Go to the Globe and Mail homepage

Jump to main navigationJump to main content

Read on to find out how to negotiate, when not to, how to prepare, and more (Marcin Balcerzak/Getty Images/iStockphoto)
Read on to find out how to negotiate, when not to, how to prepare, and more (Marcin Balcerzak/Getty Images/iStockphoto)


New grads, here’s how to negotiate your salary Add to ...

When it comes to doing better with our money, many people often think first of redoing their budget or spending more wisely.

But what will affect your financial situation more than any other factor is not how many (or how few) lattes you buy, but how much you earn.

For that reason, you must master the art of negotiation.

“You should try to negotiate your salary for a few reasons,” says Ramit Sethi, New York Times bestselling author of I Will Teach You to Be Rich. “The first is that a single $5,000 raise in your 20s, if you properly invest it, can be worth more than a million over the course of your career. And that’s just one raise. People who negotiate tend to negotiate over and over again.”

Additionally, since each raise is based on the previous salary, over the course of their lifetimes, the earnings of those who negotiate soon outstrip the salaries of those who never or rarely negotiate, making it nearly impossible for the latter to catch up.

Sethi adds two other reasons: “If you are a top performer, then companies want to pay to recruit you. For new grads, they’ve already spent $6,000 recruiting you, so they don’t want to lose you for a few thousand dollars. And the third thing is, it sends a signal. Top performers negotiate and average performers don’t. If you are a top performer, then they expect you to negotiate,” he said by phone.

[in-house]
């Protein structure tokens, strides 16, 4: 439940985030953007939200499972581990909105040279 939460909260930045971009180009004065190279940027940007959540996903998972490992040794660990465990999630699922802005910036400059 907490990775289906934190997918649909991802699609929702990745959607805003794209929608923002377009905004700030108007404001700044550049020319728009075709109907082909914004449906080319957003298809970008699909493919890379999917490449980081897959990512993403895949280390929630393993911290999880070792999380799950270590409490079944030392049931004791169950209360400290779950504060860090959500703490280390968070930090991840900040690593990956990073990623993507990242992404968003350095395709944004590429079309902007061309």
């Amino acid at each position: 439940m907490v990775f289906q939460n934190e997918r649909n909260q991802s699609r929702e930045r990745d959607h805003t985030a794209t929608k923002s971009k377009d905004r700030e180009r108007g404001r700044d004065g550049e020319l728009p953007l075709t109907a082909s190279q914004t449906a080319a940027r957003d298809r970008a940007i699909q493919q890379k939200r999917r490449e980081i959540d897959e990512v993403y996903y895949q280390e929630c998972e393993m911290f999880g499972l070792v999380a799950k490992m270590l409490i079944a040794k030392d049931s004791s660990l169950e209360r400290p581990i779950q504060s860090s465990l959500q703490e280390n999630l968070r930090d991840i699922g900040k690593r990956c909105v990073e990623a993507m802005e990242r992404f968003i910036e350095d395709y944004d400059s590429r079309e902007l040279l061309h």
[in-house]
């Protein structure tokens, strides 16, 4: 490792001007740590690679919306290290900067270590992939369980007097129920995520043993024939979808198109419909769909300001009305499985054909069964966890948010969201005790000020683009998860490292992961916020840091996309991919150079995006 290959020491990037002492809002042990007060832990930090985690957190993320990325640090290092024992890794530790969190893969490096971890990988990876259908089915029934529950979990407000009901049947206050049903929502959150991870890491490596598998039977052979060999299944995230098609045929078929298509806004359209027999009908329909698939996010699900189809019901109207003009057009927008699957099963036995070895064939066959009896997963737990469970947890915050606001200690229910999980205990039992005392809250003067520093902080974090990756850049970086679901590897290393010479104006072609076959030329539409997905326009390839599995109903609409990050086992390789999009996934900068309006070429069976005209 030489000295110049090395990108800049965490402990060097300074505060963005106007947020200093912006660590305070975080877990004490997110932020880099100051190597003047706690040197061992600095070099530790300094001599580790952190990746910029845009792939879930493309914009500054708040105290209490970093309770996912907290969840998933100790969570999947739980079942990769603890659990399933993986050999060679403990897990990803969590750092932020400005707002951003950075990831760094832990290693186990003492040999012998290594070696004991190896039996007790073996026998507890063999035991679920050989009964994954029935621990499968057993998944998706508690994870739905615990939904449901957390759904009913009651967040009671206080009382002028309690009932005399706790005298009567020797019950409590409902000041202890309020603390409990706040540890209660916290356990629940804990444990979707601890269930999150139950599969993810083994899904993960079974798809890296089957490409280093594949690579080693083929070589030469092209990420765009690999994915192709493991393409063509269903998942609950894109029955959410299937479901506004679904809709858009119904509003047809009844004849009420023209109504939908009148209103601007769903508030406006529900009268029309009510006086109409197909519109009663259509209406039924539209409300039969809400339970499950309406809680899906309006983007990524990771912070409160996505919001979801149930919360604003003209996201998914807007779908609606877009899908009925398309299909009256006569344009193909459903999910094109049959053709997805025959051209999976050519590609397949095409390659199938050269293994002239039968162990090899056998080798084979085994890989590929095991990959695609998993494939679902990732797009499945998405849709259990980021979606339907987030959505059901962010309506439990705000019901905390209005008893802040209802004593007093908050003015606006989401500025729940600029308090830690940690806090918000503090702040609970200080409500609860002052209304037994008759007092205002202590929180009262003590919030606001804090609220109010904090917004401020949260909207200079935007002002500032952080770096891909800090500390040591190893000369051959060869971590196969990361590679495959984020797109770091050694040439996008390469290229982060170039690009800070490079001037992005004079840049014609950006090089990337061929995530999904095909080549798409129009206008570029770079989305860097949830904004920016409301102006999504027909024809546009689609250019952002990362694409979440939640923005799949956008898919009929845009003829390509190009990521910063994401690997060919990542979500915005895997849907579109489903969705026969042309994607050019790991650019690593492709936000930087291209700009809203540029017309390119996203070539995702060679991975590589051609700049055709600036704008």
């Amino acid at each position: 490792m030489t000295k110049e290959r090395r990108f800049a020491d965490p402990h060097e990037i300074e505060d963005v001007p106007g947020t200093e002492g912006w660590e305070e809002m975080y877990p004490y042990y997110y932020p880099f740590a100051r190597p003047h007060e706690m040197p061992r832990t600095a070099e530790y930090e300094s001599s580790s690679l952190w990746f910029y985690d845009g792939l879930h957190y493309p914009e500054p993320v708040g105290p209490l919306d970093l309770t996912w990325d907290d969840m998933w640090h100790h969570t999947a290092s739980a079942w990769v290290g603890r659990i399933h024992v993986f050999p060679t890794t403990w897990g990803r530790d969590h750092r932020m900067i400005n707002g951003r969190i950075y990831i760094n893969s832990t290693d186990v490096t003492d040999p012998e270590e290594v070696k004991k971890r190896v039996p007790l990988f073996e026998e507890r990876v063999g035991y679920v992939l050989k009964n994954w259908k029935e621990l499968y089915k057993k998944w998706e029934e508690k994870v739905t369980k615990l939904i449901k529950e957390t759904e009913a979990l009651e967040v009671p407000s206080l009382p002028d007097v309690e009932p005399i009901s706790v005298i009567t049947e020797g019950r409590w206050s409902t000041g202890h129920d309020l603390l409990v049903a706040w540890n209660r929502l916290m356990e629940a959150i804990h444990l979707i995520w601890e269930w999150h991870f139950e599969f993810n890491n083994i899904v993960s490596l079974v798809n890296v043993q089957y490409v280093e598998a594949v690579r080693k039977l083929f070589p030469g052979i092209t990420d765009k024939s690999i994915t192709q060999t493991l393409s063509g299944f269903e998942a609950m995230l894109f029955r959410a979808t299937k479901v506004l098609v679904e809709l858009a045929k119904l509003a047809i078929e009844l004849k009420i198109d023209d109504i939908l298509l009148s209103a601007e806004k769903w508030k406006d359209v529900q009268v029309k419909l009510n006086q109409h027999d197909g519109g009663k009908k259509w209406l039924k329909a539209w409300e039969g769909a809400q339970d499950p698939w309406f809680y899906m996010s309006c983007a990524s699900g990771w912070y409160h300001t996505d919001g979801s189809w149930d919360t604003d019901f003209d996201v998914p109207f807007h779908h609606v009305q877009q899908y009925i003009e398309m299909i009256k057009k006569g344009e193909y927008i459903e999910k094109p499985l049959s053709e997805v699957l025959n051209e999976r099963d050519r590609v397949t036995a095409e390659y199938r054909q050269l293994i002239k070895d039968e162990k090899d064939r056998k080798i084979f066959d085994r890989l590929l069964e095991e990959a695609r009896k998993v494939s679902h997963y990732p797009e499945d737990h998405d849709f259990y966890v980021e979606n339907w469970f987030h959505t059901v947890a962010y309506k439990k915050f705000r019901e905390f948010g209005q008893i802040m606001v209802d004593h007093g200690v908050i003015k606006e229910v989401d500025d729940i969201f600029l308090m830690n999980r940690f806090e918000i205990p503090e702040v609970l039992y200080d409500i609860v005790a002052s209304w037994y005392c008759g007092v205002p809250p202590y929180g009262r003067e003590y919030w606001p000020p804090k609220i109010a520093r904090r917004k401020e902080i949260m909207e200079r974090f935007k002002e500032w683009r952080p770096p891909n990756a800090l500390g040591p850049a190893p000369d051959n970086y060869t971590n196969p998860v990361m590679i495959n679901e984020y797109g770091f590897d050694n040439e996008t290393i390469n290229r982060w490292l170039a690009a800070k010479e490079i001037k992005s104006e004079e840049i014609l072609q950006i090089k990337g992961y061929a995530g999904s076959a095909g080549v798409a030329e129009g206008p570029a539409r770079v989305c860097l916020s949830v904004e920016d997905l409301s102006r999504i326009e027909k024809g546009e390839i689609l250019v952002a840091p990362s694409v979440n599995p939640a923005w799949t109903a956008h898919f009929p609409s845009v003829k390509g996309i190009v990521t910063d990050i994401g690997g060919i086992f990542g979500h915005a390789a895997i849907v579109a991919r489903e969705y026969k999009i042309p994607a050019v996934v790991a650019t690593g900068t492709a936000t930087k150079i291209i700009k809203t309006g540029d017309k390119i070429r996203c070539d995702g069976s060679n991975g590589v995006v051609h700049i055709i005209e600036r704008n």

Read on to find out how to negotiate, when not to, how to prepare, and more.

When it’s appropriate

So, while you should nearly always ask for more, of course it’s not right in some circumstances. Sethi said, “There are a couple cases where negotiations would be inappropriate or very unlikely to succeed: The first case is in very structured jobs, like in government jobs or military jobs, or even management consulting jobs, when the salary is a known quantity. The second case is where there’s a massive amount of supply and everyone is pretty much undifferentiated, such as an entry-level barista.”

Otherwise, you should negotiate – but only if you do your homework first.

After all, it’s an employer’s market. According to the Economic Policy Institute, the unemployment rate of young college grads is high – almost 9 per cent – and underemployment, which occurs when people are overqualified for their jobs, is even higher: more than 18 per cent. A recent report by management consulting firm Accenture paints an even grimmer picture, with 41 per cent of workers who graduated in the last two years saying that they are working in jobs that don’t require degrees.

Whatever the exact figure is, you don’t want to just ask for a higher salary when securing a new job, or when requesting a raise or promotion. You want to make a strong case for why it makes sense for them to give you one.

Margaret Neale, a professor at the Stanford Graduate School of Business, said by phone, “Simply saying, ‘I want more’ is not as effective as giving a reason or rationale for why.”

How to prepare for negotiating a new job offer

If you do find yourself facing an opportunity to negotiate, Sethi said that 80 per cent of the work of negotiating should be done even before you walk into the room. Here’s what you should determine:

  • Whether there is a standard salary for your job, and if not, what the general range is
  • What the hiring manager’s or company’s top challenges are
  • How you can solve the hiring manager’s problems

Research salaries

To find out the general range for your position, browse sites like Payscale.com, Glassdoor.com, and Salary.com. Print out the salary descriptions, as you may want to bring them into your meeting. Also reach out to your professional or alumni network. Find someone who has previously worked at the company and can say, for instance, “‘This company doesn’t give raises except in July,’” said Sethi.

Report Typo/Error
Single page

Follow us on Twitter: @Globe_Careers

Next story




Most popular videos »

More from The Globe and Mail

Most popular